In this post I will cover some of the critical items when conducting a siege: powder supply, food and water, popular support, security, espionage, spies, coups de main, and weather.
VW covers many areas of siege warfare without the hassel and mess of extensive rules. My goal is to make the siege complete in an evening of 4 to 5 hours of gaming, if you don't have to storm the fortress. If you have to storm the fortress you would likely need two evenings or a weekend game day.
Fortresses and armies can be stocked with up to 10 weeks supply of powder. This was extremely rare. Armies generally carried two to three weeks supply with them and relied on conservation and re-supply to enable them to continue a siege. Fortresses were often left very low on powder by corrupt governors, incompetence, mismanagement, or greedy field armies. Stocking magazines was a constant source of worry in every army, and it took the genius of a Marlborough to make the supply situation in any way adequate. English and Dutch armies were generally fed and supplied regularly. All other armies basically starved for bread and powder.
Powder Supply can be predetermined by the umpire or scenario designer, or each player can secretly roll a D4+2 and that is the amount of Powder they have for the siege. Each player writes this value down on their Information Sheet. The number of reloads used during a turn dictates the chance of using up a week’s worth of Powder Supply. The more you fire the greater the chance you have of burning through your powder supply.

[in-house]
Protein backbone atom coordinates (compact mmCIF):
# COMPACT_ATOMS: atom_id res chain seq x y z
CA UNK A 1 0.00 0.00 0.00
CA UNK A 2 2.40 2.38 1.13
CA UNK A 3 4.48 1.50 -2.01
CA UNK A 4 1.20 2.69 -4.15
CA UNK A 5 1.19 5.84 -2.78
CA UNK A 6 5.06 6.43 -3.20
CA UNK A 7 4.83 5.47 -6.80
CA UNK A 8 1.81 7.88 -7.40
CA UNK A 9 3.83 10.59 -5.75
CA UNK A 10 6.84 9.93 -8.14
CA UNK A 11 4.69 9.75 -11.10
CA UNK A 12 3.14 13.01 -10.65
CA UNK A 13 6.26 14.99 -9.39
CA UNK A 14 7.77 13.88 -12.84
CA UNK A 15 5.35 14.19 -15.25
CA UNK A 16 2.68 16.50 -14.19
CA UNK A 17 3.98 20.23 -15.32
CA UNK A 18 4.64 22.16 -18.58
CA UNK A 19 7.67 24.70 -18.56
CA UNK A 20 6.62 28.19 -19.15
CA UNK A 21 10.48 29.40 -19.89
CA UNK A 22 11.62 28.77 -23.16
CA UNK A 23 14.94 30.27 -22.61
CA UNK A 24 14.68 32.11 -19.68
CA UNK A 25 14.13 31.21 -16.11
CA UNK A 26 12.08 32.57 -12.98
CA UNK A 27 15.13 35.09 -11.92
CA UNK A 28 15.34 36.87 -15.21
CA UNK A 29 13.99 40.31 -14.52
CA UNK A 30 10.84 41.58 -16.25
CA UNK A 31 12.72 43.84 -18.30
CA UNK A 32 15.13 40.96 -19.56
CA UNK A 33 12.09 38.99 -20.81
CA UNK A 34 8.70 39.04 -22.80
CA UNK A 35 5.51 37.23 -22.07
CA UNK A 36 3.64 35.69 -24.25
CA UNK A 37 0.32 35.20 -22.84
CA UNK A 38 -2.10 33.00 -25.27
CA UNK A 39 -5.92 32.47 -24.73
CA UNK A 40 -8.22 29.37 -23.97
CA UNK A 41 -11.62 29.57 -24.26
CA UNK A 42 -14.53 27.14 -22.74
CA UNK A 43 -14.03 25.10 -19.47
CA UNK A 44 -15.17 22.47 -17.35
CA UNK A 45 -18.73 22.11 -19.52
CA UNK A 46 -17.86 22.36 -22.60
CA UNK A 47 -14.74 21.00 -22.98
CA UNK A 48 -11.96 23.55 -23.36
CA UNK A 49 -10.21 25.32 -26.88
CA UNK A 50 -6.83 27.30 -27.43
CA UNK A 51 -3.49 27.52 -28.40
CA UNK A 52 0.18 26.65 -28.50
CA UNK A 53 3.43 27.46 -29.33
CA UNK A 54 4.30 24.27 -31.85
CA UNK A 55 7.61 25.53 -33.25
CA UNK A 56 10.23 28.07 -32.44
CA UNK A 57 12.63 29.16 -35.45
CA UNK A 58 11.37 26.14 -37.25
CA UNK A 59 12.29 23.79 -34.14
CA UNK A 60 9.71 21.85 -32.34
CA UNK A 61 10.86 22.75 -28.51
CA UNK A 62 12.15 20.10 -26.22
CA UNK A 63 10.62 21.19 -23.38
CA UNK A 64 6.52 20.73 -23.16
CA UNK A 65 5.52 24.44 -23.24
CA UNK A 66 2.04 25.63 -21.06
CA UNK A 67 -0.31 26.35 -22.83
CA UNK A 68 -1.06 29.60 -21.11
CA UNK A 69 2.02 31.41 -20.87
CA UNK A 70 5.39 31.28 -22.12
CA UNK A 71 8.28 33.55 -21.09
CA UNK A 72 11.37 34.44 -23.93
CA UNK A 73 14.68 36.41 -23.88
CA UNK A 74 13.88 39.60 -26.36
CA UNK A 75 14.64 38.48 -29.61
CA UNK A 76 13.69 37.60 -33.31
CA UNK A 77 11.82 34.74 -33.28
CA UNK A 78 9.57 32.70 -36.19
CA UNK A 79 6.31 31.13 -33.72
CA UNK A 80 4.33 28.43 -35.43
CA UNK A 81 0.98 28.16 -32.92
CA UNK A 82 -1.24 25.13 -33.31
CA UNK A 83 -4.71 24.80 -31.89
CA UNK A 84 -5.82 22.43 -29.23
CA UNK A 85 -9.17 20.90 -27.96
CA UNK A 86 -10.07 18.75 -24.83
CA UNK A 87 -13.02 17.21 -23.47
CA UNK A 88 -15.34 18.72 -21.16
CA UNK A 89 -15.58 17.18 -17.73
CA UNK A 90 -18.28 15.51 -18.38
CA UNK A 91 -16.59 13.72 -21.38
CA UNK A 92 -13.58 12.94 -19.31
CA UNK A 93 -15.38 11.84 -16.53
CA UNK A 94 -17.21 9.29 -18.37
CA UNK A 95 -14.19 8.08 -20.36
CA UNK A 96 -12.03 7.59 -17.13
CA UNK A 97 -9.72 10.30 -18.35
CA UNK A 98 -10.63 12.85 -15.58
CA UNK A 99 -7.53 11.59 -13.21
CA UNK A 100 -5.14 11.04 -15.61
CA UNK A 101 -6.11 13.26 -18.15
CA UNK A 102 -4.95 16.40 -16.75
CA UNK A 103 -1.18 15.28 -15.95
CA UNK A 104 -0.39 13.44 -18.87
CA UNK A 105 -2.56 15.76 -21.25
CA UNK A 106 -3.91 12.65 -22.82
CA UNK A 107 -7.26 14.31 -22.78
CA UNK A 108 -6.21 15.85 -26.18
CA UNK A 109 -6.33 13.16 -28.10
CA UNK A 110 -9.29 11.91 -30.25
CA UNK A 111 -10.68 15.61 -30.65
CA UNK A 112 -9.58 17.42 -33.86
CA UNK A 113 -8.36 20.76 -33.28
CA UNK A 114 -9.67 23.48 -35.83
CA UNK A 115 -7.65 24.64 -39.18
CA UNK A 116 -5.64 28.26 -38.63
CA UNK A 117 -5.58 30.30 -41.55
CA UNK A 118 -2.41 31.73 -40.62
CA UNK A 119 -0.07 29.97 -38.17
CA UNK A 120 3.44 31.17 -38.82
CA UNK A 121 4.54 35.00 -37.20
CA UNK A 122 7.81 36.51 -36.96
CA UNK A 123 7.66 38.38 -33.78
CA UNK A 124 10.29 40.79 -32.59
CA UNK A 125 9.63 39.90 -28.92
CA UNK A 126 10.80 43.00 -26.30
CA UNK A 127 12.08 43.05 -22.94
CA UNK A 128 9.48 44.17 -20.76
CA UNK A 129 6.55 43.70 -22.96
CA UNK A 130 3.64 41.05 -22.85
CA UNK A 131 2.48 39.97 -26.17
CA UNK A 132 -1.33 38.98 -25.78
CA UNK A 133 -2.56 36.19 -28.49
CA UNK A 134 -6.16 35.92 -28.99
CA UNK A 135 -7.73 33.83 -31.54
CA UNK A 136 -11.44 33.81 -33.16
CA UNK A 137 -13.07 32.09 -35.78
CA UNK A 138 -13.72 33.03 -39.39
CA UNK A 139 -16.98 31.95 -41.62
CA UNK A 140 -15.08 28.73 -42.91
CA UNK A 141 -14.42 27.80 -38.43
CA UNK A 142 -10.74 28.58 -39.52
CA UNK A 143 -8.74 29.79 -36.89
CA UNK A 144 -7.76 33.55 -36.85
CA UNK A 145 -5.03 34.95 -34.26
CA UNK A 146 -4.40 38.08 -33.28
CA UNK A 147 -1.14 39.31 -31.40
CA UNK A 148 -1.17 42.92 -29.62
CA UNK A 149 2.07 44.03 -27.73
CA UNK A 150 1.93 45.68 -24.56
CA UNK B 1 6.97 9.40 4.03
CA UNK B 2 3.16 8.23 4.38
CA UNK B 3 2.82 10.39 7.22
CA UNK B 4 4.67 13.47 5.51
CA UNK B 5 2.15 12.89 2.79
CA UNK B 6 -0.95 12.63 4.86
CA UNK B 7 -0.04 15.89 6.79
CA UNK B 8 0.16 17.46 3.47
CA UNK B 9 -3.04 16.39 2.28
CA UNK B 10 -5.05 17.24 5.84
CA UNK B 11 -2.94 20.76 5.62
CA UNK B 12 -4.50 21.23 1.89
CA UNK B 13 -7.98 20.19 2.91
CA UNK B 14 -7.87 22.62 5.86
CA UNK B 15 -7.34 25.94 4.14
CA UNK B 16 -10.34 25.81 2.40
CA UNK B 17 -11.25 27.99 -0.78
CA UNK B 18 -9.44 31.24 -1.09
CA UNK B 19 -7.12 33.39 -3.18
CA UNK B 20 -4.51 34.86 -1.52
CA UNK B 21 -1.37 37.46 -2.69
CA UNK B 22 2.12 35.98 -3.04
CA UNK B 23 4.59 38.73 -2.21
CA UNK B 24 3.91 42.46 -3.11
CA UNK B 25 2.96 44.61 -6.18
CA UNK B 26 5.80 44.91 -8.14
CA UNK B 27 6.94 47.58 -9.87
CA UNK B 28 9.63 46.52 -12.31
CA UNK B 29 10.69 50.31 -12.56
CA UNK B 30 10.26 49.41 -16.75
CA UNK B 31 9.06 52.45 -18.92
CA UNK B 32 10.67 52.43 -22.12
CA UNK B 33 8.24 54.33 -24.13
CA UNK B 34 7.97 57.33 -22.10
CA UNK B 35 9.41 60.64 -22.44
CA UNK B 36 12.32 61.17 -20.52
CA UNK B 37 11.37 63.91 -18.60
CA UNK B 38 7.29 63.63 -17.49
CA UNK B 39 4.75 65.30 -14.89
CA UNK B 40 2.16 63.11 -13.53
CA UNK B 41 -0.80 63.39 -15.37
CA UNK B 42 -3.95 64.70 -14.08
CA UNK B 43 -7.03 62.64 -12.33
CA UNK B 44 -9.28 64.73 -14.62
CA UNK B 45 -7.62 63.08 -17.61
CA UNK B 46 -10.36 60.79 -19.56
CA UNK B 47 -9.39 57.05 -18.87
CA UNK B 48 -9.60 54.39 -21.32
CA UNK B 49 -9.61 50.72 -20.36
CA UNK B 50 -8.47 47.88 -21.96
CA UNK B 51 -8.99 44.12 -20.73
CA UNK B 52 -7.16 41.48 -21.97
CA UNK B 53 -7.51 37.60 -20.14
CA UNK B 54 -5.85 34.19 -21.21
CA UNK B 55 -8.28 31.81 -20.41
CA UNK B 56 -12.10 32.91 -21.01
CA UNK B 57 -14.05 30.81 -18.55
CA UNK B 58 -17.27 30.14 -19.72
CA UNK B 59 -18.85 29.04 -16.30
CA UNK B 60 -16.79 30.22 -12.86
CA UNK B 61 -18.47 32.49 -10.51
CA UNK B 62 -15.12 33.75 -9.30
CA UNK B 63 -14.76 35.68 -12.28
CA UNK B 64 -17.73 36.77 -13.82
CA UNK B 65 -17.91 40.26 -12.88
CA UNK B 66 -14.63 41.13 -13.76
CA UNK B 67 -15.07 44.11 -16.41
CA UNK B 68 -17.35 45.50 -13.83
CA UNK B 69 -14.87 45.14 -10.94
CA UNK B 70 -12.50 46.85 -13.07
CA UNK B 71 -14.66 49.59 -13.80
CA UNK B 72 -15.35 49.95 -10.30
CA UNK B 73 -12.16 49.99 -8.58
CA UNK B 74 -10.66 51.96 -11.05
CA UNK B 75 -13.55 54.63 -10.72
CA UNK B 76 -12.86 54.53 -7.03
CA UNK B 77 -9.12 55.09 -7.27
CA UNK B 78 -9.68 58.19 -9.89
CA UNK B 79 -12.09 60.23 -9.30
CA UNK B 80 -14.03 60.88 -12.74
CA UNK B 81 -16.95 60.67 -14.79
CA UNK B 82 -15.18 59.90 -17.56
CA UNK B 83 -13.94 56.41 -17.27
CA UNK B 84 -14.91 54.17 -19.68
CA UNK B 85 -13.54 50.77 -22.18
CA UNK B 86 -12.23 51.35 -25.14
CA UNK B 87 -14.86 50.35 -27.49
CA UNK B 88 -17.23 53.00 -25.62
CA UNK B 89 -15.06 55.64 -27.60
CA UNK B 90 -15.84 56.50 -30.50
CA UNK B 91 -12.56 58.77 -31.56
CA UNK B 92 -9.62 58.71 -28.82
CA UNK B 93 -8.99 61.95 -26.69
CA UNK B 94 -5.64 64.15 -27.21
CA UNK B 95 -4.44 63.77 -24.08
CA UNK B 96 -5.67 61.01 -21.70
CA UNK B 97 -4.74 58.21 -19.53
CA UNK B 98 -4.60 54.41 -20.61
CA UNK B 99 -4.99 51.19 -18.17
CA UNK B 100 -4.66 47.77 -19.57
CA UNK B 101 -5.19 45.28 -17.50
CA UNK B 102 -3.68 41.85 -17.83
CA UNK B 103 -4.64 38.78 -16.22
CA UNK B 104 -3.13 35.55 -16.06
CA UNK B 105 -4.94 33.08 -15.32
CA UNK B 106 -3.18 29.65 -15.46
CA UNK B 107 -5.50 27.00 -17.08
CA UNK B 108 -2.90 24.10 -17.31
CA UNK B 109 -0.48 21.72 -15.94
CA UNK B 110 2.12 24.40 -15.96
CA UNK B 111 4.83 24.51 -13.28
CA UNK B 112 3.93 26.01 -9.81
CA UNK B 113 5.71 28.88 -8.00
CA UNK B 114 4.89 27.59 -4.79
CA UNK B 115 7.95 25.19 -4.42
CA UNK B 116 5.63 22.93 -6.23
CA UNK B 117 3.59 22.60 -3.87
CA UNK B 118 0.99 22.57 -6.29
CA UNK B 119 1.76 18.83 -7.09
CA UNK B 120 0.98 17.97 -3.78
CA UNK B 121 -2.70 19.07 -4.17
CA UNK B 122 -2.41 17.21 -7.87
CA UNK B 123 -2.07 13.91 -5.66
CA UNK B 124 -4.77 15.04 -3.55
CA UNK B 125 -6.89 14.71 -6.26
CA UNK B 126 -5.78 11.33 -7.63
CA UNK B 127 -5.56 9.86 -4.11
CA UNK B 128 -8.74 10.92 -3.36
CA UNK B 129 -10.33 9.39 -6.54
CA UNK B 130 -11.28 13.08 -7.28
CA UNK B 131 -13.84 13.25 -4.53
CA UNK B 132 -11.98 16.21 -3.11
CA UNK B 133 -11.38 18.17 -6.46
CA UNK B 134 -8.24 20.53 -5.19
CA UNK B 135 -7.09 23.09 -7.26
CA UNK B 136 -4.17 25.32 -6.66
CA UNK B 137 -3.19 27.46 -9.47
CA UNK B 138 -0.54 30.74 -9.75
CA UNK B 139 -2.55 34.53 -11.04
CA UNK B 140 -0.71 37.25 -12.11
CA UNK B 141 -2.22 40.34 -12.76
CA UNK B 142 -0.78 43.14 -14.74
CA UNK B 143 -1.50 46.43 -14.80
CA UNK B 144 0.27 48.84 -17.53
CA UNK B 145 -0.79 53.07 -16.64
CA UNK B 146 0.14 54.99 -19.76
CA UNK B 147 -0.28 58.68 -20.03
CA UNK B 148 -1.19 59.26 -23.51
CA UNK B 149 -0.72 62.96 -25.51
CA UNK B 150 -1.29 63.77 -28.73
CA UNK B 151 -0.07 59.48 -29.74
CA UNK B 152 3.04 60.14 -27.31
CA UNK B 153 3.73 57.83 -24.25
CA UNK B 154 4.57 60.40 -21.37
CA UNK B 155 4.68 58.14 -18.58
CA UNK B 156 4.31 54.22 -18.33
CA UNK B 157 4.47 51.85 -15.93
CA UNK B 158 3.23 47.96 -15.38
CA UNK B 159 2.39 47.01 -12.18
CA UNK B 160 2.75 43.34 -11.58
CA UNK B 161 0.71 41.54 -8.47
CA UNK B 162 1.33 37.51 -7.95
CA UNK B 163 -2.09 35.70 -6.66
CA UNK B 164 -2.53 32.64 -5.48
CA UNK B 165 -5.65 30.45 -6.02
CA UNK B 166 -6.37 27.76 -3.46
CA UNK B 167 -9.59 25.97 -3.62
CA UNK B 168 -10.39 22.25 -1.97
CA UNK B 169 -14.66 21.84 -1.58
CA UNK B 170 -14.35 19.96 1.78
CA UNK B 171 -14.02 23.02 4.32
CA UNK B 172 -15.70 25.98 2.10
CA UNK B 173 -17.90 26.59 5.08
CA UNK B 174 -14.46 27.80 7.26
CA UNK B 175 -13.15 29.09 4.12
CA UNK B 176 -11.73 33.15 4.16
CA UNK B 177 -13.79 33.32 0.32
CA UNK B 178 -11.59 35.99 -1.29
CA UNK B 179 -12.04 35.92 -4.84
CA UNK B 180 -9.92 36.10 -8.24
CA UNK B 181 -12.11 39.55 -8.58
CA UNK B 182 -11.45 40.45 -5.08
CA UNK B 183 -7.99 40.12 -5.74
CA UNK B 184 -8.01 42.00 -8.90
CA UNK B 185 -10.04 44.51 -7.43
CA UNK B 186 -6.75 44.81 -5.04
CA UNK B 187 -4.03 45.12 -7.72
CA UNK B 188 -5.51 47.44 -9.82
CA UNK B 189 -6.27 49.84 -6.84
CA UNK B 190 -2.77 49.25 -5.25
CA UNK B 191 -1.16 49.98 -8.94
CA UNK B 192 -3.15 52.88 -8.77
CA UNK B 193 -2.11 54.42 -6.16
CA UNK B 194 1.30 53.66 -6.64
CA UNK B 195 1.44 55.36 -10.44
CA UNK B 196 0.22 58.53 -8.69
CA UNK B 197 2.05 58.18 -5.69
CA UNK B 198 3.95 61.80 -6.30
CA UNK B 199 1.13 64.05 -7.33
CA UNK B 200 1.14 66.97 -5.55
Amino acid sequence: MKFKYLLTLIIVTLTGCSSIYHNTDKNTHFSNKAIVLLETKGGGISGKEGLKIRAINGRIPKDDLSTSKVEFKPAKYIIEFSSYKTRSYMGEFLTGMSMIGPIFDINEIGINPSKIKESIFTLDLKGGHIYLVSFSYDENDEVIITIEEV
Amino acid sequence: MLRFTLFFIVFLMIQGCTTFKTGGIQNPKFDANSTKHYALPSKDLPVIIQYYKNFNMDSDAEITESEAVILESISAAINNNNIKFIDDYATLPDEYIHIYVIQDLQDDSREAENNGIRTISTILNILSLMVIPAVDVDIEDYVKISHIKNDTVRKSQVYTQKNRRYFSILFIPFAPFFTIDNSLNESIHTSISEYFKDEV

Player's don't know when there is a Powder Check as there is a card put in their sequence decks for this event. Players can use spies to investigate how much powder the besieging or besieged army has left. Player's have a "Supply Die" that is used as a counter roll to the amount of powder expended to see if they lose powder.
Food and Water
A fortress could not hold out indefinitely against a determined attacker if the besieger could isolate the fortress from re-supply. Well-stocked fortresses with determined governors could often hold out for six months or more. Governors who were looking for a quick exit from the trauma of a siege could often find an excuse to surrender by citing a lack of supplies. (Which probably meant that they couldn’t get fresh quail for their table and their claret was an inferior year!)
A fortress is assigned a number of weeks of food. As a rule of thumb, an average fortress in Flanders or France would have 10 weeks supply. A well supplied fortress would have an additional 5 weeks. A key fortress such as Lille or Toulon would have an additional 5 weeks for a total of 20 weeks supply.
To determine the garrison’s foods supply either the game master decides or roll based on the die roll formula. This food supply is kept hidden from the besieging player and is written on the garrison player’s Information Sheet.
At the end of every Siege Turn the garrison loses one food supply. When its food is exhausted, the governor can hold out if he can roll a Leadership check higher than the Popular Support die. This should be checked on the garrison’s first Powder Supply Check card after the supply of food has been exhausted. If the leadership check fails the fortress will surrender. If the leadership check is higher the garrison has held out, but the Popular Support die increases by UP1 (higher is more rebellious). The Popular Support die can increase to D12+3 via this situation over time as the food continues to be exhausted.